Tuesday, September 17, 2013

Dawoud and El-Haddad again

Khaled Dawoud (in translation, via @Gerard_Steeghs)
Despite their belief that the Muslim Brotherhood had completely deviated from the revolution's goals, the stated aim of the parties and movements that rose up to defend the goals of the January 25 Revolution was never to crush the Muslim Brotherhood, imprison its entire leadership and ban them from political activity – and of course not to kill them and mow them down in the hundreds. The actors who are now moving in this direction belonged to a different current that is completely unrelated to the January 25 Revolution; they are the ones who have considered the revolution from the start to be a conspiracy to put an end to their power, influence and corruption [..] The current trend toward exclusion is backed by those who belong to intellectual currents that have always considered the Brotherhood's ideology to be an obscurantist project at odds with the principles of the Nahda and Egypt's progress toward joining the ranks of the European democracies. In my view, these people do not represent the majority in Egypt's secular parties of any orientation, whether liberal, leftist or nationalist, since to put it simply, Egypt isn't France.

Jihad al-Haddad [Gehad El-Haddad ‏ ...] came under fire from some Egyptian social media users who accused him of misleading the Western media about events on the ground in Egypt.
[Senior Muslim Brotherhood leader Mohammed al-Beltagi] has taken a more hardline tone when addressing Muslim Brotherhood supporters and Arabic-language media. Privately-owned daily Al-Tahrir quotes Mr Beltagi as telling protestors in Rabaa al-Adawiyah on 3 July: "Say goodbye to your mother, father, and wife, because you will sacrifice your soul to defend Muhammad Morsi's legitimacy."
That's not necessarily an exhortation to violence: many did in fact "sacrifice their souls" in the face of "the killing machines of the army or the police".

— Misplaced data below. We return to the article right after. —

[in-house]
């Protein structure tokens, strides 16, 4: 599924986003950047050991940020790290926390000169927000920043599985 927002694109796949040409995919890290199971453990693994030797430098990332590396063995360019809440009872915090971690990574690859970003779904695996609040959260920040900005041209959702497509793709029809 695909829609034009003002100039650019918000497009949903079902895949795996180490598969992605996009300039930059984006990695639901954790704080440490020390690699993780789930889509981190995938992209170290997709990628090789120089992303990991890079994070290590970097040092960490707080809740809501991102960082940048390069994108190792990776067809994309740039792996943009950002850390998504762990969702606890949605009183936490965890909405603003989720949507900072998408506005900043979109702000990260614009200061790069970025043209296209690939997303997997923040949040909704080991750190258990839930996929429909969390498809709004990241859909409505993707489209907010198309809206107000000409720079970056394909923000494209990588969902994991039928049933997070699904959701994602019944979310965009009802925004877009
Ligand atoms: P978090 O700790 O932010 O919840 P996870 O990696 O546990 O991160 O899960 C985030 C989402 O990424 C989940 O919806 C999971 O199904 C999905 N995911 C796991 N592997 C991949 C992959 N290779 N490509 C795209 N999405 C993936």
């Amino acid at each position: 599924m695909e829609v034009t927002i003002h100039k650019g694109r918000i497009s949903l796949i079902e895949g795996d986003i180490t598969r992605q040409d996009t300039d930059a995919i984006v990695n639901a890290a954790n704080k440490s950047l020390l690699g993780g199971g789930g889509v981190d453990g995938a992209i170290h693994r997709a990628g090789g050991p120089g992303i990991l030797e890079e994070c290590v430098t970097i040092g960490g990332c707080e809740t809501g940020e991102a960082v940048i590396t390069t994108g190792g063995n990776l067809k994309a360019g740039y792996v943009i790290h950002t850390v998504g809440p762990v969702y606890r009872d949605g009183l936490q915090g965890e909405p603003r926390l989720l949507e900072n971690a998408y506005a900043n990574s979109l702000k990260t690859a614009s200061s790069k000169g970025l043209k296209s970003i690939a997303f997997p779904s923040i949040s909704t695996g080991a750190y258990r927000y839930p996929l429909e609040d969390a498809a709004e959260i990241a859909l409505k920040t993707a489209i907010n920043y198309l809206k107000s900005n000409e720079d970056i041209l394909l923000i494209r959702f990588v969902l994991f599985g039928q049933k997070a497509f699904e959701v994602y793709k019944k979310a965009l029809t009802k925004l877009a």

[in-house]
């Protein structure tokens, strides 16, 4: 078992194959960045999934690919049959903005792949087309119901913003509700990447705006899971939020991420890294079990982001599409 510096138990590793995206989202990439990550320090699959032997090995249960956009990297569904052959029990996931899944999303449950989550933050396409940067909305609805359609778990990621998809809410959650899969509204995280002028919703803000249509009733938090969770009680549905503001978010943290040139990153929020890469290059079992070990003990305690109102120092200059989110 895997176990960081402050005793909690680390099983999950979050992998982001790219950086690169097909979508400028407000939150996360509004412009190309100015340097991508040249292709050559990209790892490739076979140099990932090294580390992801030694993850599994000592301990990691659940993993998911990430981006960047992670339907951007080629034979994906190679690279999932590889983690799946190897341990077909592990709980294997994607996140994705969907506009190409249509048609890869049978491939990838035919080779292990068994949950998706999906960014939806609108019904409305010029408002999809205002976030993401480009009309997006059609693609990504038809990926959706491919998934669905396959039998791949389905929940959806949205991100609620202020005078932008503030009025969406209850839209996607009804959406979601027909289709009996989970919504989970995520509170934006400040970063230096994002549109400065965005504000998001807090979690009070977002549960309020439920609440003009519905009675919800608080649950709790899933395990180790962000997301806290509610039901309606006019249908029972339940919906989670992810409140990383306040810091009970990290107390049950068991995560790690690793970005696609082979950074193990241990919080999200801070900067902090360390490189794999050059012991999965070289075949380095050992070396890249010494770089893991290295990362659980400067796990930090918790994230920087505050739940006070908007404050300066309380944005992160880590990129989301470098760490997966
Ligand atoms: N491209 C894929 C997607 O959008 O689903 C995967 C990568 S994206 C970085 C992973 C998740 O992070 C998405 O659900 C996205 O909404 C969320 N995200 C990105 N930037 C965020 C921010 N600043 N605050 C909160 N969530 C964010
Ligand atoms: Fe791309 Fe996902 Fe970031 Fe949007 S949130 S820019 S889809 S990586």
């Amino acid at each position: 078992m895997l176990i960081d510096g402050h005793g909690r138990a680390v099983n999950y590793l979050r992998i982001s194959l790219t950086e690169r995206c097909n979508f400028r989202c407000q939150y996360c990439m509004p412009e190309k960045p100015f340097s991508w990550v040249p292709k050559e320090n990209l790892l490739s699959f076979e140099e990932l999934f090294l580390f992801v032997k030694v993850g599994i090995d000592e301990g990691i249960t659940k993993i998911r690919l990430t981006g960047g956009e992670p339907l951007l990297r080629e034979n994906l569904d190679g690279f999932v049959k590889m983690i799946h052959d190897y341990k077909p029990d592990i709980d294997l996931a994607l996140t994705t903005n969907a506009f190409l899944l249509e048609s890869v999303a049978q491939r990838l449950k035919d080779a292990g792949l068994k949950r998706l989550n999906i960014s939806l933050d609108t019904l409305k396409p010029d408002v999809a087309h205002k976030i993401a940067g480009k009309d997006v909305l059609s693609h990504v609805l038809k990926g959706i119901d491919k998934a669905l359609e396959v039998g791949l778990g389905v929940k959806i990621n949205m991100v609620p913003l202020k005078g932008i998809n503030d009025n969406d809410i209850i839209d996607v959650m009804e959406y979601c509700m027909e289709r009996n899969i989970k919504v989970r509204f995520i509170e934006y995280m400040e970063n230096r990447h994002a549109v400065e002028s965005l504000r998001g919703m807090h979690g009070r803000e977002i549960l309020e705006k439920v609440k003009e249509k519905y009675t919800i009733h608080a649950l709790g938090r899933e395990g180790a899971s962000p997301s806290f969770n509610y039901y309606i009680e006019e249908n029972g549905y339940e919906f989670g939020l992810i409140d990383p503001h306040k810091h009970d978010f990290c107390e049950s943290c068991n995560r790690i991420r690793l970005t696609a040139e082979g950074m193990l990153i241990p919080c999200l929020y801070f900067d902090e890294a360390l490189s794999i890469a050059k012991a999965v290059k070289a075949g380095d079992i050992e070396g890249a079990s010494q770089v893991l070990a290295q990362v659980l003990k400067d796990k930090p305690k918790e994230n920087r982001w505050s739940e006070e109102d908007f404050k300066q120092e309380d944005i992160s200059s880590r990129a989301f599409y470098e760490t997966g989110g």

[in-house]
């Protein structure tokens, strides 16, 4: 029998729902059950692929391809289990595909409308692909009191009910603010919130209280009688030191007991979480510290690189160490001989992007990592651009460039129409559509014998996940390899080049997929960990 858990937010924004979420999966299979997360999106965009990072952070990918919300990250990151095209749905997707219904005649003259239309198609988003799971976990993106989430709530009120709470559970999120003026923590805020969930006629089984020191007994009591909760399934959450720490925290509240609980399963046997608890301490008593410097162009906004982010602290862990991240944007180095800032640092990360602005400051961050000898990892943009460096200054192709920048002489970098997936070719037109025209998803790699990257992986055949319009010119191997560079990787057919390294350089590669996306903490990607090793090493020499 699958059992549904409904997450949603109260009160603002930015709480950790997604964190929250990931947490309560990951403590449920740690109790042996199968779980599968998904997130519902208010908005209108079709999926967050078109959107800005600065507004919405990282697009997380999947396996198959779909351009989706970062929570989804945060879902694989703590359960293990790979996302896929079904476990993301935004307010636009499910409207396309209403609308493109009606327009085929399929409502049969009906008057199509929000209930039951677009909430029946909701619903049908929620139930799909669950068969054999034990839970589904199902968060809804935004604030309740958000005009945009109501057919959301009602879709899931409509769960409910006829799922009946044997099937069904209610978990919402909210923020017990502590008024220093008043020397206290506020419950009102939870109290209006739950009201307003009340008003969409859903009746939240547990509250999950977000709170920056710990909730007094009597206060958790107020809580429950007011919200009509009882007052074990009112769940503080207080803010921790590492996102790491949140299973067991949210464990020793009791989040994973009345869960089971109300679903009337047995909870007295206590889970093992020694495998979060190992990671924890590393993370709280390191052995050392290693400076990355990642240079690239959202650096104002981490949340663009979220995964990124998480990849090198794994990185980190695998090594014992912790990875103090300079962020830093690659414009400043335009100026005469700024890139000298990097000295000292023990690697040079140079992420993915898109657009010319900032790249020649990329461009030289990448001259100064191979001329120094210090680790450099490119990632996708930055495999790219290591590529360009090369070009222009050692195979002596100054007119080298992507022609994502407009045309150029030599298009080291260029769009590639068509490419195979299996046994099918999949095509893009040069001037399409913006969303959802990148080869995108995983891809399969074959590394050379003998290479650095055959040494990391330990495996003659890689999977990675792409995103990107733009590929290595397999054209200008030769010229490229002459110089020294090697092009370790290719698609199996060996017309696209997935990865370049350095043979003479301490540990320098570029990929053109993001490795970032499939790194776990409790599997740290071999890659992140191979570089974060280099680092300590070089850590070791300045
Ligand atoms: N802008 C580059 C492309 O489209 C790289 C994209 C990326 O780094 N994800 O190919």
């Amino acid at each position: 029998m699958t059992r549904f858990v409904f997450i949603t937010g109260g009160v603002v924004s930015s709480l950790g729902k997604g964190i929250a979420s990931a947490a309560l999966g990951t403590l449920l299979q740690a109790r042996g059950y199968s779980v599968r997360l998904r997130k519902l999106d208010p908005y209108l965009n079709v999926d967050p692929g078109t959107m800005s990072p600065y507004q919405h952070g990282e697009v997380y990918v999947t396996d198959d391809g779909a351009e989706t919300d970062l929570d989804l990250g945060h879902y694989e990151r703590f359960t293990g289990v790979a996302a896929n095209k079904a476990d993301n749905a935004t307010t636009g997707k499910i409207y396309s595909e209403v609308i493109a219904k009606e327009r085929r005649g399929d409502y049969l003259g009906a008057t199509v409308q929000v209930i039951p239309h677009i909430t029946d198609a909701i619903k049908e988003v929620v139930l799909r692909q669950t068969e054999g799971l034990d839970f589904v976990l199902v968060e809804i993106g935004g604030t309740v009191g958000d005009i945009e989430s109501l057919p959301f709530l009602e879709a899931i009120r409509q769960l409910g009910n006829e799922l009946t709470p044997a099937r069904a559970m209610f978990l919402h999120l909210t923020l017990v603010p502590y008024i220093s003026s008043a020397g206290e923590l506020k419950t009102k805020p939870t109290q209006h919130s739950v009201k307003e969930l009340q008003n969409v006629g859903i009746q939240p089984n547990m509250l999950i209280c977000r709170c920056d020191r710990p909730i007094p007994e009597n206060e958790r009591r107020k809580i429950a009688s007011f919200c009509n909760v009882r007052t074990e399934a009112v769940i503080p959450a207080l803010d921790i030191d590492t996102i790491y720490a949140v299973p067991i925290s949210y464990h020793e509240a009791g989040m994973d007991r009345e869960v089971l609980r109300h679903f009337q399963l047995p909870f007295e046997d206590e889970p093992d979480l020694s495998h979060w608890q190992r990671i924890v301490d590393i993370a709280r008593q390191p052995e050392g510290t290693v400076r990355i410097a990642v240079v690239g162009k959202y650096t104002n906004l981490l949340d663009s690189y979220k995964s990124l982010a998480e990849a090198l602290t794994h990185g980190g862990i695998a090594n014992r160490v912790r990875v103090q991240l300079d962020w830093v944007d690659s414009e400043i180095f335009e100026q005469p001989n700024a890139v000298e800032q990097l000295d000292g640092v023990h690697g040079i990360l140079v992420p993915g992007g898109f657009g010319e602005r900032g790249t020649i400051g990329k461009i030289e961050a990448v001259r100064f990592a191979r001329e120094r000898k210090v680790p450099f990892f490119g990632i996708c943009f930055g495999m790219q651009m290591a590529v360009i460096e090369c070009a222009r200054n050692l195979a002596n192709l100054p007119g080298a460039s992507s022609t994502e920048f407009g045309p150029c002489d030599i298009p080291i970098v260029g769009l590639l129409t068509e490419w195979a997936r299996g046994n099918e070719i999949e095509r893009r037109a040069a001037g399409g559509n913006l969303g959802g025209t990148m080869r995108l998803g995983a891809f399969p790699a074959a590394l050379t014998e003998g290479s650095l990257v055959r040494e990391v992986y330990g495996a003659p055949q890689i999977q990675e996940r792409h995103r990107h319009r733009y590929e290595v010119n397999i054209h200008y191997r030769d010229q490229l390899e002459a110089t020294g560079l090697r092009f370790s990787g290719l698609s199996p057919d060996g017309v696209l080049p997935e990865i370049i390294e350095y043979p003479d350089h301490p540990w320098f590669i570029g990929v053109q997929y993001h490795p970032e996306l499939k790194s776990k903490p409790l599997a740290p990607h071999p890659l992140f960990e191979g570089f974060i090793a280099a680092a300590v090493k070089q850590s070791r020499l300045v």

Mr Beltagi urged supporters on 11 August to remain in Rabaa square, telling them "your brothers in Algeria gave the greatest example when they offered a million martyrs".
A video circulating online and on television in July shows Mr Beltagi saying: "[The MB] are not controlling the current violent upheaval in Sinai, however what is happening in Sinai is in response to that military coup, [the violence] will stop once [Army Chief] Abdul Fattah al-Sisi ends the coup."
There follow some inflammatory remarks from a preacher [who is] not a member of the Muslim Brotherhood, [but] a staunch supporter and considered one of their strongest allies" and from "an Islamist with ties to Jihad groups and a Muslim Brotherhood supporter [who] was granted the stage at Rabaa al-Adawiyah on 21 June".

Mahmoud Salem (Sandmonkey, @sandmonkey on Twitter) writes:
 For Egyptians, it’s an amalgamation of the worst and cheapest form of propaganda from the ‘90s and the ‘50s. It’s a brilliant time capsule to those who didn’t live in that era and it is broadcast daily on the different Egyptian private TV channels, especially CBC and ONTV. While one wouldn’t expect better from the CBC, it is ONTV that is really fascinating to watch.
In the midst of all of this, I find myself missing Gehad Al-Haddad,
It's OK: he was absent from Twitter for a while, but he's back.

13/8 Les intellectuels égyptiens justifient le coup de force mené par l'armée L'intelligentsia soutient la répression des Frères musulmans au nom de la défense de la démocratie. Christophe Ayadd

Update (16:50) No sooner do I write this, there is a new tag on Twitter: . Gehad El-Haddad ‏ has been arrested.
Reuters  Haddad was detained with two other Brotherhood officials in an apartment in Cairo. He served as chief of staff to deputy Brotherhood leader Khairat El-Shater and is the son of Essam El-Haddad, an aide to deposed Islamist president Mohamed Mursi. Haddad [..] is charged with inciting the killing of protesters.

Update (18:40) Egypt seems to have invented the crime of incitement to martyrdom: you urge people to stay in the square in the face of threats from security forces, then when they are removed violently, it's your fault. Either that, or the killing of some protesters counts, killing of others doesn't.

Update (18:50) BBC:  al-Ahram reported that he was suspected of inciting violence and murder. He studied at De Montfort University in the UK.


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